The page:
Two Fine Yew Wood Windsor Armchairs
An Early 19th Century Yew Wood Windsor Armchair
The low back, with a fleurs de lys top splat, flanked by six long tapering spindles, which mortice all the way through the seat, and then are trimmed off with the underside, a technique always associated with William Wheatland of Rockley, who was working in the first quarter of the 19th century.
The flattened and curved underarm supports are again an early feature, they were superseded by the more common turned arm supports after 1825-30.
This chair is a lovely, rich colour, with little bits of ”burr” showing in the arm bow and splats. The seat is a wonderful burnished piece of elm.
Rockley (Nottinghamshire), circa 1800-1820.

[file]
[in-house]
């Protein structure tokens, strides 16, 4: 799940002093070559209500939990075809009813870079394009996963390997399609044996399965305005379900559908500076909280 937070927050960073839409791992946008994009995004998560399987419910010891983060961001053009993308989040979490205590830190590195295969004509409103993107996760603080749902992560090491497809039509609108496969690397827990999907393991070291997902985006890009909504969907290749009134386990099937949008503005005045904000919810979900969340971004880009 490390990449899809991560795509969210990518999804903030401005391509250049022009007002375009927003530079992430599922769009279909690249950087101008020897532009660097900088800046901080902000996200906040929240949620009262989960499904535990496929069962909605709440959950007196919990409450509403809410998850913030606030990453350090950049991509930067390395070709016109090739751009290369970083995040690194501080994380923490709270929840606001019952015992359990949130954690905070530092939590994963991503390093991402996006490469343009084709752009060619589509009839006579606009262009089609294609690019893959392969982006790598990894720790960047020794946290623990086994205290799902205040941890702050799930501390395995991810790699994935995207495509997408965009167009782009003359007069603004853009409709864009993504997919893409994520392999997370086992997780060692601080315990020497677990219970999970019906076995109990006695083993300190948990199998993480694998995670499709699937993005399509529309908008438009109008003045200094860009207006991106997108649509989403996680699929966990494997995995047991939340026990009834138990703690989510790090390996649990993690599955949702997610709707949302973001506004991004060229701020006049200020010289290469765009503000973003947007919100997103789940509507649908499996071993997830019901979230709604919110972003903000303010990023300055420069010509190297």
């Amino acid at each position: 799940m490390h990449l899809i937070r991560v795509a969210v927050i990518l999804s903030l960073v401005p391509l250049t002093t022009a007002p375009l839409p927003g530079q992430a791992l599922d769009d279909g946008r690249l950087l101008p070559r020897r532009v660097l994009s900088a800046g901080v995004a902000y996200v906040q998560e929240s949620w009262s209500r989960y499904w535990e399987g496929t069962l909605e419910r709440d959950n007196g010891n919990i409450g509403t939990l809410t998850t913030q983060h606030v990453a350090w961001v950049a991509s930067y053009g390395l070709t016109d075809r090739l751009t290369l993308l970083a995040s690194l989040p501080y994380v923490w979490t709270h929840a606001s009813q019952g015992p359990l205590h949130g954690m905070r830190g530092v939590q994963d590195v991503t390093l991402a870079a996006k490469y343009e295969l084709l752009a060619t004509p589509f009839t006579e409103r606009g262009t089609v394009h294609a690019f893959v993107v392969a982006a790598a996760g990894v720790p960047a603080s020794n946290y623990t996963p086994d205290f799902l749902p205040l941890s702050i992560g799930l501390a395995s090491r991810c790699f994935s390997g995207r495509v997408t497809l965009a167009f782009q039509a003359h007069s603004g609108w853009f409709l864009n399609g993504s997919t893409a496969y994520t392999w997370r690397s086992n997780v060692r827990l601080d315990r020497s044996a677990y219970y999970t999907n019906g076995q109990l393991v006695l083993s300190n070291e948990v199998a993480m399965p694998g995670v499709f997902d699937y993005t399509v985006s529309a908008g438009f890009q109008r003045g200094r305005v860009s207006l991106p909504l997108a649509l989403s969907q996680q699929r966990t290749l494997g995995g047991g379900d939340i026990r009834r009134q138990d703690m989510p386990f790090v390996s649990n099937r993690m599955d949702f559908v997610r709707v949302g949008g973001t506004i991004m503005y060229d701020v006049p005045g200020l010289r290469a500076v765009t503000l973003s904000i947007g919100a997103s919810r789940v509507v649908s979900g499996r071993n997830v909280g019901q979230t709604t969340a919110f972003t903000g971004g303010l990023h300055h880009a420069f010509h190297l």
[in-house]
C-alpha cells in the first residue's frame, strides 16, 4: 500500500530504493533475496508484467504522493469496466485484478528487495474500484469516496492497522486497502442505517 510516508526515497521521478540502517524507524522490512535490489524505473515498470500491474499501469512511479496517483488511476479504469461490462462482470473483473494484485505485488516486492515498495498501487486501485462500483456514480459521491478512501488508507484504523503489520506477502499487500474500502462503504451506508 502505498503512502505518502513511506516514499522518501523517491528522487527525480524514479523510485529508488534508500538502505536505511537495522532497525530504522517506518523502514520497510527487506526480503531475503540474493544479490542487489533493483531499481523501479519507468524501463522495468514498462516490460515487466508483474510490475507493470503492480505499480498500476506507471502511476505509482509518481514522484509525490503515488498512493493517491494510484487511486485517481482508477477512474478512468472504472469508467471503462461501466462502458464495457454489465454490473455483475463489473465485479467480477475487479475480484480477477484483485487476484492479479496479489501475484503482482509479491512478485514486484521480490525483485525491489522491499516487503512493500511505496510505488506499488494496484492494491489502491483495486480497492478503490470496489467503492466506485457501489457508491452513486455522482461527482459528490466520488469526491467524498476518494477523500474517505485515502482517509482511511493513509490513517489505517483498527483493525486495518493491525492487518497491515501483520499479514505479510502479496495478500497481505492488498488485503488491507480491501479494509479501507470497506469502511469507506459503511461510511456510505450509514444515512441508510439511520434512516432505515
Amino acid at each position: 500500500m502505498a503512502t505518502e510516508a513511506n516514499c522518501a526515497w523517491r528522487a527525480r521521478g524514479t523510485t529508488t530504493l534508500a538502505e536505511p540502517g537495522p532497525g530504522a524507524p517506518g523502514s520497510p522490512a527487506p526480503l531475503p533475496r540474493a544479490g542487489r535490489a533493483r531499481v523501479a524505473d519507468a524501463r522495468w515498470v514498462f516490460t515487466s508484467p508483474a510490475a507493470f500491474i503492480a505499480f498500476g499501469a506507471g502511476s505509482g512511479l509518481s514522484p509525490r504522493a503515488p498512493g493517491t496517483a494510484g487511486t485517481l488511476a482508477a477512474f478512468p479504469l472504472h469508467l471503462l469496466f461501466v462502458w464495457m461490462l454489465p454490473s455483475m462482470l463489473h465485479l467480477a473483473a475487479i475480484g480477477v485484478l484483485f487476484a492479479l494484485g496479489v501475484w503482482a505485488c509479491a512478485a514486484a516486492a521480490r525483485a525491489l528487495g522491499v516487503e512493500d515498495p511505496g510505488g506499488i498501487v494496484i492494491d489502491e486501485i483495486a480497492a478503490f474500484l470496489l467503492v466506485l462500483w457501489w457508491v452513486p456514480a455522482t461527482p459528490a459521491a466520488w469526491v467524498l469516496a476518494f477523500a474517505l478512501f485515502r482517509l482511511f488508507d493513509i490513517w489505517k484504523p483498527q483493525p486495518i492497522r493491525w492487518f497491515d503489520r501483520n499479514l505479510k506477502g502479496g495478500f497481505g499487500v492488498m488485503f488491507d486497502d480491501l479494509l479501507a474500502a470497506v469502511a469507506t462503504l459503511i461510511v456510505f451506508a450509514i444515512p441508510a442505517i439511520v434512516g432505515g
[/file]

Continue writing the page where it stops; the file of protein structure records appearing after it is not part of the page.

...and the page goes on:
See “English Regional Chair” by Bernard D Cotton, page 182.
Height 35 inches, across the arms 24 inches.
A Late 18th Century Yew Wood Windsor Armchair
This elegant Windsor chair has a medium height back, which is filled with tapering spindles, morticed into the well-grained elm seat. The arm supports have a very pronounced backward curve, whilst the arms themselves are slightly flared at the end.
A special note are the turnings of the chair legs, which finish in a distinctive “ball and foot” – often referred to as an Oliver Goldsmith leg, after a chair bequeathed to him in 1774.
Good colour and patina.
Thames Valley, circa 1780.
Height 38 inches, across the arms 23 inches.